Lack of access to personal protective equipment is associated with severe COVID-19 symptoms among in-person workers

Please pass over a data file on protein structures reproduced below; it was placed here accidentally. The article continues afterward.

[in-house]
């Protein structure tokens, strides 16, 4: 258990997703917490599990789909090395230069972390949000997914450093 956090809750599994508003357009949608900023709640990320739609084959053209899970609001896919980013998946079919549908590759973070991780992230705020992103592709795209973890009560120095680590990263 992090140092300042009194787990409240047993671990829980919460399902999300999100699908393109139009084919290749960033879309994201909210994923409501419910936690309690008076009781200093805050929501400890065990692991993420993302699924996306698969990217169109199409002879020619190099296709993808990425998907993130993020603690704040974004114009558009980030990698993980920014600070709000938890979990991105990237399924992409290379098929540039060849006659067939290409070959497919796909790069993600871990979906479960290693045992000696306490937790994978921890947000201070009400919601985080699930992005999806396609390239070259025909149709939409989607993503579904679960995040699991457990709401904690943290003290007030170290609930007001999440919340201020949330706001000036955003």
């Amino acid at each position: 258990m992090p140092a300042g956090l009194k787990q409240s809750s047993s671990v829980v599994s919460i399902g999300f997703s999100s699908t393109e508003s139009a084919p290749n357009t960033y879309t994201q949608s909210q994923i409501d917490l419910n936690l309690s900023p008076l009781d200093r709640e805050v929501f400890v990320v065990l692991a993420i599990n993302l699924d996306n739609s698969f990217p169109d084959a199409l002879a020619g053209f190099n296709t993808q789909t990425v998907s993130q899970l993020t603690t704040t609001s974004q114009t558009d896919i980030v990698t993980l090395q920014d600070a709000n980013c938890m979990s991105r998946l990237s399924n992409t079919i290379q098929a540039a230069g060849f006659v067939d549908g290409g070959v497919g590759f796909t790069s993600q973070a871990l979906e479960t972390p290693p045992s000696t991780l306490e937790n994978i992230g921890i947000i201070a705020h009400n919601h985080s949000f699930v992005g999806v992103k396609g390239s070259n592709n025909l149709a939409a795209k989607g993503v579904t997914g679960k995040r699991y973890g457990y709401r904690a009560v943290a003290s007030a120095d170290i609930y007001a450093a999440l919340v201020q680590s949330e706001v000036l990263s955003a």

The use of personal protective equipment (PPE) at work can greatly reduce risk of SARS-CoV-2 transmission. However, it is unclear whether adequate PPE reduces disease severity if transmission occurs. This study investigated associations between workplace access to adequate PPE and self-reported COVID-19 symptom severity among in-person workers. We used data from the Michigan COVID-19 Recovery Surveillance Study (MI CReSS), a population-based survey of Michigan adults with a PCR-confirmed positive SARS-CoV-2 test. The sample was restricted to employed, in-person respondents with COVID-19 onset on or before November 15, 2020 (n = 893). Access to adequate PPE at work was categorized as often/always, sometimes, or rarely/never. Self-reported symptom severity was dichotomized as severe (severe or very severe) or not severe (mild, moderate, or asymptomatic). We used modified Poisson regression to estimate prevalence ratios for the relationship between adequate PPE at work and severe COVID-19 symptoms. We examined effect modification of the relationship by occupation by including a multiplicative interaction term for healthcare worker versus other occupations. After adjusting for sociodemographic and clinical covariates, respondents who rarely/never had access to PPE at work had a 24.7 % higher prevalence of self-reported severe COVID-19 symptoms (PR: 1.25, 95 % CI 1.03-1.51, p-value = 0.024) compared to respondents who often/always had access to PPE at work. Healthcare worker status did not modify the association between access to PPE and symptom severity. The findings from this study suggest an added benefit of PPE in reducing prevalence of severe COVID-19 among all in-person workers.

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